The recent crash in the price of some cryptocurrencies, along with a series of hacks and bankruptcies as well as potential new regulatory regimes, underscores the importance of compliance programs in helping protect crypto firms from running afoul of the law.
But the increased pressure and attention placed on the industry has stoked the anxiety of individual crypto compliance officers and other legal professionals, who see regulators more willing to hold them personally accountable for the problems at their firms, according to industry experts.
Regulators can potentially charge compliance chiefs working in all sectors, including traditional finance, for conduct relating to their job-related duties. However, for those individuals working in the nascent crypto sector, where the rules are still evolving, the personal liability risks can be higher. Legal and compliance professionals at crypto firms are often asked to turn on a dime to make judgment calls and might not have the staff and resources that are available to a larger financial services business.
“There is more risk because there is no clear rulebook,” Jeff Horowitz, chief compliance officer at Palo Alto, Calif.-based crypto custodian BitGo Inc., said.
Mr. Horowitz, who spent 25 years in compliance roles in more conventional financial services firms, including Bank of New York Mellon Corp.’s Pershing LLC, said compliance professionals working in crypto often have to balance navigating existing and potential laws and deal with the pressure to take calculated risks to grow a business. Mr. Horowitz, who most recently served as the chief compliance officer at crypto exchange Coinbase Global Inc., added that many crypto sector businesses operate from a startup mind-set.
The personal liability risks facing chief compliance officers have come under the spotlight in recent months. The U.S. Securities and Exchange Commission in June filed charges against Jeffrey Kirkpatrick, chief compliance officer and principal of Hamilton Investment Counsel LLC, alleging he aided and abetted the investment adviser in violating federal securities laws.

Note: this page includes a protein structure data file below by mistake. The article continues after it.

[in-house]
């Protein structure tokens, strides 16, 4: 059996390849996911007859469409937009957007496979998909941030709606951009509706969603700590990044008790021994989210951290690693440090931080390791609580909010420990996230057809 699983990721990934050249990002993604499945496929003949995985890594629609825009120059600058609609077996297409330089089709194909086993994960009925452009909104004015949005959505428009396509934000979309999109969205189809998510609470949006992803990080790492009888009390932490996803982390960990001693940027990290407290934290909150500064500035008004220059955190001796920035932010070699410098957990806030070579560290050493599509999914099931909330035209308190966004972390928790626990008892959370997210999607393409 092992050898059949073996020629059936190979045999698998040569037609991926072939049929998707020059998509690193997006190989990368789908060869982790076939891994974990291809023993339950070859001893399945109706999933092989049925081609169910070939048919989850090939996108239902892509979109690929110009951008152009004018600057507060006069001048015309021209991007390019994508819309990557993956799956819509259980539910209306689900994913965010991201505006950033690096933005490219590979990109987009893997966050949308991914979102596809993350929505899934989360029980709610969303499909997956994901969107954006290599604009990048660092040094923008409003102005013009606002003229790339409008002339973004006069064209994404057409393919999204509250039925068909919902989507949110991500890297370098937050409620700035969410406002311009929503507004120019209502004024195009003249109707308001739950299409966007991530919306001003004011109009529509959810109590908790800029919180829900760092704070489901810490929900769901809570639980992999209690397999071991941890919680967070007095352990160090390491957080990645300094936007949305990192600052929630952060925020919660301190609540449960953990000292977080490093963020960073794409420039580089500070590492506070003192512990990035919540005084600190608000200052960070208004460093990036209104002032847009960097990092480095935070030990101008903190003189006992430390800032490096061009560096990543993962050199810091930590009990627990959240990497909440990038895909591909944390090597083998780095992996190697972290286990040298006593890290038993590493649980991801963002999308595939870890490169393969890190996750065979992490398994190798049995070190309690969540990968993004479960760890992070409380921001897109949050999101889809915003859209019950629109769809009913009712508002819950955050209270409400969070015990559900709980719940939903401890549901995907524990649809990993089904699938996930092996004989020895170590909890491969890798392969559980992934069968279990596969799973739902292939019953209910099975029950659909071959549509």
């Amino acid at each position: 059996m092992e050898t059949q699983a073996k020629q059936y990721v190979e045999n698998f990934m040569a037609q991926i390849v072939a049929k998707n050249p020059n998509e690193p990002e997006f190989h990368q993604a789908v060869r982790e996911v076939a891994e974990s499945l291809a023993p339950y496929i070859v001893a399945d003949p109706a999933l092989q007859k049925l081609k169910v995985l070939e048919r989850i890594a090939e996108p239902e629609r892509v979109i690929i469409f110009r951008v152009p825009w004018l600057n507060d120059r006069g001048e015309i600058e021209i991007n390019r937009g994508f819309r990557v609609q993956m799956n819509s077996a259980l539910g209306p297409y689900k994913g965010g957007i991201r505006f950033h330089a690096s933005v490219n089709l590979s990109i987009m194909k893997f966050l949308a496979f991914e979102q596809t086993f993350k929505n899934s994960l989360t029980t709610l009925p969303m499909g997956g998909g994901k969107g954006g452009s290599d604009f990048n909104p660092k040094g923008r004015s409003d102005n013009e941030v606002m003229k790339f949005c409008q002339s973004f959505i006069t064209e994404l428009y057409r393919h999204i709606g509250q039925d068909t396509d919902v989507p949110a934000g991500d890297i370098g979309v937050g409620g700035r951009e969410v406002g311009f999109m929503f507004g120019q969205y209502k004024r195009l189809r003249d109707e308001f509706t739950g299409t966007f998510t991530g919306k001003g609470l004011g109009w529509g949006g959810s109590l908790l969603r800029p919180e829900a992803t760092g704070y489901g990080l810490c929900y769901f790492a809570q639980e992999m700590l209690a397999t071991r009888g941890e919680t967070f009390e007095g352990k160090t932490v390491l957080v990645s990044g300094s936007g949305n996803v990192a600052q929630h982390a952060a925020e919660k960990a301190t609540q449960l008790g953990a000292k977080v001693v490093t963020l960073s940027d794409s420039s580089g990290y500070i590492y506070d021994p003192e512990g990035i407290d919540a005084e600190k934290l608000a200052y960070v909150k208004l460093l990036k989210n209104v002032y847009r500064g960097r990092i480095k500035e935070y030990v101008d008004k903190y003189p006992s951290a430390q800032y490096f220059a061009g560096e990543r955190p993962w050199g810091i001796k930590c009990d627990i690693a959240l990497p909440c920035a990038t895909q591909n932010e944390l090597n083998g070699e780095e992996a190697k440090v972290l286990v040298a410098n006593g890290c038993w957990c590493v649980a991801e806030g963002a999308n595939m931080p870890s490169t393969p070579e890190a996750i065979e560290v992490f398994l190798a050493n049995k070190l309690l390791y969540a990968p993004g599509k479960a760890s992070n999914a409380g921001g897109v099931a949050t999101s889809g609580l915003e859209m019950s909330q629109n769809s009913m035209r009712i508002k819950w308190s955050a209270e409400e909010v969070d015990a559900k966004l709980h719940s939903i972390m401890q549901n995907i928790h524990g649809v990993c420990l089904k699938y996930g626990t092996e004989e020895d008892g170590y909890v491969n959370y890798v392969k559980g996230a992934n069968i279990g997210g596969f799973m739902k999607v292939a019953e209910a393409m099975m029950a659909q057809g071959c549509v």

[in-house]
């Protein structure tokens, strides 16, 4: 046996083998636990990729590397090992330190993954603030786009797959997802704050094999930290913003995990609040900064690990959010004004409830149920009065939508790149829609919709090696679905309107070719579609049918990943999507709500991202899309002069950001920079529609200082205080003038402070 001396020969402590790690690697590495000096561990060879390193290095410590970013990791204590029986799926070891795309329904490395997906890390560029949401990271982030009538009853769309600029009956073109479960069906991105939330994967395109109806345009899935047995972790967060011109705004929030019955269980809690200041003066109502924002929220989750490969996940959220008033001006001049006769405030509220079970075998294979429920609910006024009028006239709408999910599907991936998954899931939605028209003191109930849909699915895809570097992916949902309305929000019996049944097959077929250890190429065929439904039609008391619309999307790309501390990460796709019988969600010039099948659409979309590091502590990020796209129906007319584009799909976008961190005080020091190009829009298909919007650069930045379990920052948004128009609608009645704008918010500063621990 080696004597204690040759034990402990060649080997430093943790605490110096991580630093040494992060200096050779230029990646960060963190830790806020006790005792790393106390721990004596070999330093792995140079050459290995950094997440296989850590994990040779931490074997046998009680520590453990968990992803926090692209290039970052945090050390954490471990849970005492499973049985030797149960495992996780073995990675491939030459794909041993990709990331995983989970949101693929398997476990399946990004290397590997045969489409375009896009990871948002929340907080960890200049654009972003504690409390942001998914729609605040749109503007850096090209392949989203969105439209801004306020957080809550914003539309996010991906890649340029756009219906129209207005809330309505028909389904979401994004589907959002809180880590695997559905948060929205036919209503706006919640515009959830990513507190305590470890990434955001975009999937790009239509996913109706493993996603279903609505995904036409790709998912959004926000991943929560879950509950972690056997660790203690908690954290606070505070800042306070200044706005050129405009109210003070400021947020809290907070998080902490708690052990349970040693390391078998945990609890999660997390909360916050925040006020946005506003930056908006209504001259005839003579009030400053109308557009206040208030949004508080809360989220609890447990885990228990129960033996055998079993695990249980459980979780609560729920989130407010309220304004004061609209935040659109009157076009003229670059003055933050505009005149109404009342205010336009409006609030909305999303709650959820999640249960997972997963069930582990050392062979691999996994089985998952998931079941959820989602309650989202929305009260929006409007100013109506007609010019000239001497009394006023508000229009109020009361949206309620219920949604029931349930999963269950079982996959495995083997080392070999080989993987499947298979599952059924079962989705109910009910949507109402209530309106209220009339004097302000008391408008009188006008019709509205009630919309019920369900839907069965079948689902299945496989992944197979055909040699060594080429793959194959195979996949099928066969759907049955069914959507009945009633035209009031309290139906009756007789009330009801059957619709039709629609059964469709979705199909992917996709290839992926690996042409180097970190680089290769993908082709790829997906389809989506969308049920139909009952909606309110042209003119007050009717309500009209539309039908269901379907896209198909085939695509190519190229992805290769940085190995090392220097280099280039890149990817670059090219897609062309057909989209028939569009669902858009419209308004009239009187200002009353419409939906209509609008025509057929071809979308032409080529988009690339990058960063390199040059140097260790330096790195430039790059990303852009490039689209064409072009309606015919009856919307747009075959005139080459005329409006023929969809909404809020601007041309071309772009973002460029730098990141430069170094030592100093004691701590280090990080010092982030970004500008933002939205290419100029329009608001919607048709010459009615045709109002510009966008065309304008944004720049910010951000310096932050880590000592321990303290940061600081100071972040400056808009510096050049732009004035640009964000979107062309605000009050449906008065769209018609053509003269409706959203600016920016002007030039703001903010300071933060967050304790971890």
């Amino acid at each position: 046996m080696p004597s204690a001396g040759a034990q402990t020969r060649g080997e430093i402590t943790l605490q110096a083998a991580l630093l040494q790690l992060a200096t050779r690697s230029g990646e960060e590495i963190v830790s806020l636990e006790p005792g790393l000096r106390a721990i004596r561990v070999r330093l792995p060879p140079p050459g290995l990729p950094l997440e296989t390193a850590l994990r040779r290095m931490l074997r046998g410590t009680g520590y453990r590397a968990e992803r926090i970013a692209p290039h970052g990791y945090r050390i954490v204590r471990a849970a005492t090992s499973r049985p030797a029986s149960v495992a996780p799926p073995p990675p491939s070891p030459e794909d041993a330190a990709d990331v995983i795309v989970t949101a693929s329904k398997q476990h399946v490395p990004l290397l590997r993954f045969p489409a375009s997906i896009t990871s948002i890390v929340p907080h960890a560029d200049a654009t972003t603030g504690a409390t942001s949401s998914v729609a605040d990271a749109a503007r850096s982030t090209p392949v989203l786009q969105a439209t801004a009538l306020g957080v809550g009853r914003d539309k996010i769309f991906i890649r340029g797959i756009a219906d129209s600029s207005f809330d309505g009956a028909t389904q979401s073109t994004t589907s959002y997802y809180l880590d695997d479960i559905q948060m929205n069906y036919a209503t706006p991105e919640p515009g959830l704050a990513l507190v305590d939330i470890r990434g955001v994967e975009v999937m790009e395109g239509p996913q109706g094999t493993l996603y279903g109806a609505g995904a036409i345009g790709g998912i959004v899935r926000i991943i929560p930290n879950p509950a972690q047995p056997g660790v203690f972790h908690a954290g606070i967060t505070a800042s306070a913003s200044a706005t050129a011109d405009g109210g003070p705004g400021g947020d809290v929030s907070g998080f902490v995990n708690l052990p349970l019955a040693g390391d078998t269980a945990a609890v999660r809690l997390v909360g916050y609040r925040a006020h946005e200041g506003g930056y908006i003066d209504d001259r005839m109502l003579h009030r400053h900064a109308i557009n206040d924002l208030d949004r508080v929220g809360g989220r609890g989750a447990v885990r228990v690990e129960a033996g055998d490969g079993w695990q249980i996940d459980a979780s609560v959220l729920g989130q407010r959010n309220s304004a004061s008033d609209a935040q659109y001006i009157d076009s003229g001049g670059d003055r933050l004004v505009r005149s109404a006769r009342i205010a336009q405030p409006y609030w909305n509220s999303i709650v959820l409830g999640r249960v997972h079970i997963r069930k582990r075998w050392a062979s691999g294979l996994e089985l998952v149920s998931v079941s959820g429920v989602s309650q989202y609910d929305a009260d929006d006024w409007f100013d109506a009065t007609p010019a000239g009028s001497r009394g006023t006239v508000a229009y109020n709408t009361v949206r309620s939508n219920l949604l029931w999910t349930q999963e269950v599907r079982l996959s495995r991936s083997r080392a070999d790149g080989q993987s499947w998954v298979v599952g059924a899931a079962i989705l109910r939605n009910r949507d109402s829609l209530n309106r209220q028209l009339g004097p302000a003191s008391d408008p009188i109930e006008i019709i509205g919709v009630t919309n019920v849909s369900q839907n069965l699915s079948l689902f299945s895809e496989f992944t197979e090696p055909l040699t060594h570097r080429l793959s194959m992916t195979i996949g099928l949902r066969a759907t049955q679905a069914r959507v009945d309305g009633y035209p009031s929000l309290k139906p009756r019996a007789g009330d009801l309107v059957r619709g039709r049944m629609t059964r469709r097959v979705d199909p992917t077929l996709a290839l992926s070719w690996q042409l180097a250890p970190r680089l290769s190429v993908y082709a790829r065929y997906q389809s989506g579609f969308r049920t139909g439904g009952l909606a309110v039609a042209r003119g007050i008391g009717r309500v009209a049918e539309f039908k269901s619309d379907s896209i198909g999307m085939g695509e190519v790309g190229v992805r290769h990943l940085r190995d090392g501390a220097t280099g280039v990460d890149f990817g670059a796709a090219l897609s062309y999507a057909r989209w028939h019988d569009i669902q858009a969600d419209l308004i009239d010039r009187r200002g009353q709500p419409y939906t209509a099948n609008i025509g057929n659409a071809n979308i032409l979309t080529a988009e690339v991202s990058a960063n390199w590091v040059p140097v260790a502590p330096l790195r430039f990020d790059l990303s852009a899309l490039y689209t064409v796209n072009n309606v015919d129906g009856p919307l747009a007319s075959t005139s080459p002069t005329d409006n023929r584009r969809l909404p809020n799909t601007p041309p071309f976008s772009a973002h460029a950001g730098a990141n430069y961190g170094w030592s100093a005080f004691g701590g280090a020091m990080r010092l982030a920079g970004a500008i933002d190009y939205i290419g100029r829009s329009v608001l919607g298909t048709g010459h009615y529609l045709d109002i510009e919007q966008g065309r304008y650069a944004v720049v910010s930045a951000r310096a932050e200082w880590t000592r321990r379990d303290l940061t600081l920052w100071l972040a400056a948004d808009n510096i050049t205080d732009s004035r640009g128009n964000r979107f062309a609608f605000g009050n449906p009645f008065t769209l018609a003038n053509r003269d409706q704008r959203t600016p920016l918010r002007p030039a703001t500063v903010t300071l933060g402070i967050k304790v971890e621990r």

The Financial Industry Regulatory Authority, Wall Street’s self-regulatory arm, defined more clearly the scope of potential liability for compliance chiefs in March, saying it would only take action against chief compliance officers when they fail to carry out specific supervisory responsibilities designated by their respective firms. Compliance professionals groups, such as the National Society of Compliance Professionals and the New York City Bar Association, have released their own guidelines in recent years on the issue amid growing concerns among compliance officers that they could be personally charged for failings at their firm.
The recent crypto downturn and the losses seen by many individual investors could bring additional regulatory and consumer scrutiny, according to Teresa Goody Guillén, a partner at law firm Baker & Hostetler LLP who advises crypto firms on white-collar-related investigations. She said the issue of a compliance chief’s personal liability is more likely to arise when the compliance chief isn’t aware that a particular part of the law applies to his or her business—for example, if the crypto firm in question also qualifies as a money-services business that may require licensing.
To mitigate some of the risks, compliance officers should ensure they have the resources they need to do their jobs and aren’t wearing too many hats in their organization, which sometimes happens at smaller startups, Ms. Guillén said. It is also a good practice to have the compliance chief report directly to the chief executive and give the position enough support and authority to make a difference in the business, she said.
Brian Rubin, a partner at law firm Eversheds Sutherland (US) LLP in Washington and an author of the National Society of Compliance Professionals’ guidelines on charging chief compliance officers, said compliance chiefs should always seek outside legal advice when in doubt and keep abreast of statements and notices put out by regulators.
“I say this to all compliance officers: Document what they are doing and what they are not doing, so after the fact they can point to certain evidence to justify their behavior,” Mr. Rubin said.
For Jennifer Lee, who leads compliance at digital asset platform Anchorage Digital, hiring a strong team that can support her is key to reducing her personal liability risk. Ms. Lee, who previously worked for 10 years in compliance at Goldman Sachs Group Inc., said she has compiled a team with experience in both traditional finance and crypto compliance to work at Anchorage Digital, which is also a federally chartered cryptocurrency bank.
“I need people that come in with a lot of experience and are ready to provide a lot of perspectives in terms of how to implement the compliance program,” she said.
Samuel Brylski, the chief regulatory officer at Hedera Hashgraph LLC, which operates the public blockchain network Hedera with the HBAR cryptocurrency, said compliance chiefs also need to make sure they have a supportive board and fellow executives behind them. Mr. Brylski, who previously served as the general counsel at crypto exchange ShapeShift, said fostering a culture of compliance is the best way to ensure that compliance chiefs don’t “get caught up in something more illicit.”
“I would go back to a culture of compliance,” he said. “You didn’t create the cracks, but you’re ultimately responsible for them.”